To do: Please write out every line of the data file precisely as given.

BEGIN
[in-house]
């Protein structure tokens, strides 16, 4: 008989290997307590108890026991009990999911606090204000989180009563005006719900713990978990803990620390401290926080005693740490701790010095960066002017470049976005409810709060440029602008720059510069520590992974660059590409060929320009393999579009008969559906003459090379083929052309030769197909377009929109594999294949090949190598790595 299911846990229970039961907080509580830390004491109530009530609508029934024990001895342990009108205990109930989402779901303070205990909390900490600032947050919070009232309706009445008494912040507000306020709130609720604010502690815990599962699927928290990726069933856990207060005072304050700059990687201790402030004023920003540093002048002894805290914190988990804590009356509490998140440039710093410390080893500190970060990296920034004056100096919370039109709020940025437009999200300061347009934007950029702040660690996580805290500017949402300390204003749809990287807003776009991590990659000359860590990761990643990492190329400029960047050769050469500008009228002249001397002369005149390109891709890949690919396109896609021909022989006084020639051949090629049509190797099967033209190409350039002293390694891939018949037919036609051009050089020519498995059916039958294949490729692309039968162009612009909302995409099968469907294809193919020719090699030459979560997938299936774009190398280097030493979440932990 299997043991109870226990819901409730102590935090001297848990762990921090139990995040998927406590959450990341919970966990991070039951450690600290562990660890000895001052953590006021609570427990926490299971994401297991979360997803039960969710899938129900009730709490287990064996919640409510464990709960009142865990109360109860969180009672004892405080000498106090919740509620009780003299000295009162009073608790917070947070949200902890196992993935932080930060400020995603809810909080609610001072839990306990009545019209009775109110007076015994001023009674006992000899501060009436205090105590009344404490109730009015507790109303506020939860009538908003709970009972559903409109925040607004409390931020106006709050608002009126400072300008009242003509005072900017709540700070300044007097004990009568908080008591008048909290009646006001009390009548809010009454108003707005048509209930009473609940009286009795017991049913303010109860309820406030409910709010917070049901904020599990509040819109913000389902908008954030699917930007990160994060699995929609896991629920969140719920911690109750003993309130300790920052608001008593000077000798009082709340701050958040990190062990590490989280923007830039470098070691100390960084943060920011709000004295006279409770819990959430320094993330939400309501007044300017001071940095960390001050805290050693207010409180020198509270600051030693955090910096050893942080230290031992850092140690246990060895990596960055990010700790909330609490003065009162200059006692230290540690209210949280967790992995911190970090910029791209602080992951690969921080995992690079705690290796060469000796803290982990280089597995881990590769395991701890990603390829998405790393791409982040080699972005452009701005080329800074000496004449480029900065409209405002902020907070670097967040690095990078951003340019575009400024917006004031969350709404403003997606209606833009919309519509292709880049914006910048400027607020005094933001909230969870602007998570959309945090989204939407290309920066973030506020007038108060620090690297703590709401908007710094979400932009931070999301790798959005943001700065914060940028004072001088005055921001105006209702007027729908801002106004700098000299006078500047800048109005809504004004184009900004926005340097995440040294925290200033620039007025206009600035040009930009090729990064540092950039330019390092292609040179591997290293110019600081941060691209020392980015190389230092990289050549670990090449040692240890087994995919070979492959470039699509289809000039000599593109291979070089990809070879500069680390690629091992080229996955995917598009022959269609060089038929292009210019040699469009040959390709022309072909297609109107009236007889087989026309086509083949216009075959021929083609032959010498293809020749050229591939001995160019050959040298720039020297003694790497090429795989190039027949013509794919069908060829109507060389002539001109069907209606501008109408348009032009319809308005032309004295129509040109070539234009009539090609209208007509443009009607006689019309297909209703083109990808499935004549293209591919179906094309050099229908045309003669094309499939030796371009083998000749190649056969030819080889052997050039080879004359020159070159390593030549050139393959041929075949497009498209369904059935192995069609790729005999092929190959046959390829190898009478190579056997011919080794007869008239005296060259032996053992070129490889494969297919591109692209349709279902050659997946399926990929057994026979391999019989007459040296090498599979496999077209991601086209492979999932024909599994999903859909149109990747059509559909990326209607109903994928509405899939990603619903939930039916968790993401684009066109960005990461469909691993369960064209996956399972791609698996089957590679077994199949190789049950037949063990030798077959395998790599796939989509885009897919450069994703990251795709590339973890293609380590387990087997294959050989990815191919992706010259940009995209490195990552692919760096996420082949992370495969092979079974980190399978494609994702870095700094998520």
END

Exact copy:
[in-house]
């Protein structure tokens, strides 16, 4: 008989290997307590108890026991009990999911606090204000989180009563005006719900713990978990803990620390401290926080005693740490701790010095960066002017470049976005409810709060440029602008720059510069520590992974660059590409060929320009393999579009008969559906003459090379083929052309030769197909377009929109594999294949090949190598790595 299911846990229970039961907080509580830390004491109530009530609508029934024990001895342990009108205990109930989402779901303070205990909390900490600032947050919070009232309706009445008494912040507000306020709130609720604010502690815990599962699927928290990726069933856990207060005072304050700059990687201790402030004023920003540093002048002894805290914190988990804590009356509490998140440039710093410390080893500190970060990296920034004056100096919370039109709020940025437009999200300061347009934007950029702040660690996580805290500017949402300390204003749809990287807003776009991590990659000359860590990761990643990492190329400029960047050769050469500008009228002249001397002369005149390109891709890949690919396109896609021909022989006084020639051949090629049509190797099967033209190409350039002293390694891939018949037919036609051009050089020519498995059916039958294949490729692309039968162009612009909302995409099968469907294809193919020719090699030459979560997938299936774009190398280097030493979440932990 299997043991109870226990819901409730102590935090001297848990762990921090139990995040998927406590959450990341919970966990991070039951450690600290562990660890000895001052953590006021609570427990926490299971994401297991979360997803039960969710899938129900009730709490287990064996919640409510464990709960009142865990109360109860969180009672004892405080000498106090919740509620009780003299000295009162009073608790917070947070949200902890196992993935932080930060400020995603809810909080609610001072839990306990009545019209009775109110007076015994001023009674006992000899501060009436205090105590009344404490109730009015507790109303506020939860009538908003709970009972559903409109925040607004409390931020106006709050608002009126400072300008009242003509005072900017709540700070300044007097004990009568908080008591008048909290009646006001009390009548809010009454108003707005048509209930009473609940009286009795017991049913303010109860309820406030409910709010917070049901904020599990509040819109913000389902908008954030699917930007990160994060699995929609896991629920969140719920911690109750003993309130300790920052608001008593000077000798009082709340701050958040990190062990590490989280923007830039470098070691100390960084943060920011709000004295006279409770819990959430320094993330939400309501007044300017001071940095960390001050805290050693207010409180020198509270600051030693955090910096050893942080230290031992850092140690246990060895990596960055990010700790909330609490003065009162200059006692230290540690209210949280967790992995911190970090910029791209602080992951690969921080995992690079705690290796060469000796803290982990280089597995881990590769395991701890990603390829998405790393791409982040080699972005452009701005080329800074000496004449480029900065409209405002902020907070670097967040690095990078951003340019575009400024917006004031969350709404403003997606209606833009919309519509292709880049914006910048400027607020005094933001909230969870602007998570959309945090989204939407290309920066973030506020007038108060620090690297703590709401908007710094979400932009931070999301790798959005943001700065914060940028004072001088005055921001105006209702007027729908801002106004700098000299006078500047800048109005809504004004184009900004926005340097995440040294925290200033620039007025206009600035040009930009090729990064540092950039330019390092292609040179591997290293110019600081941060691209020392980015190389230092990289050549670990090449040692240890087994995919070979492959470039699509289809000039000599593109291979070089990809070879500069680390690629091992080229996955995917598009022959269609060089038929292009210019040699469009040959390709022309072909297609109107009236007889087989026309086509083949216009075959021929083609032959010498293809020749050229591939001995160019050959040298720039020297003694790497090429795989190039027949013509794919069908060829109507060389002539001109069907209606501008109408348009032009319809308005032309004295129509040109070539234009009539090609209208007509443009009607006689019309297909209703083109990808499935004549293209591919179906094309050099229908045309003669094309499939030796371009083998000749190649056969030819080889052997050039080879004359020159070159390593030549050139393959041929075949497009498209369904059935192995069609790729005999092929190959046959390829190898009478190579056997011919080794007869008239005296060259032996053992070129490889494969297919591109692209349709279902050659997946399926990929057994026979391999019989007459040296090498599979496999077209991601086209492979999932024909599994999903859909149109990747059509559909990326209607109903994928509405899939990603619903939930039916968790993401684009066109960005990461469909691993369960064209996956399972791609698996089957590679077994199949190789049950037949063990030798077959395998790599796939989509885009897919450069994703990251795709590339973890293609380590387990087997294959050989990815191919992706010259940009995209490195990552692919760096996420082949992370495969092979079974980190399978494609994702870095700094998520």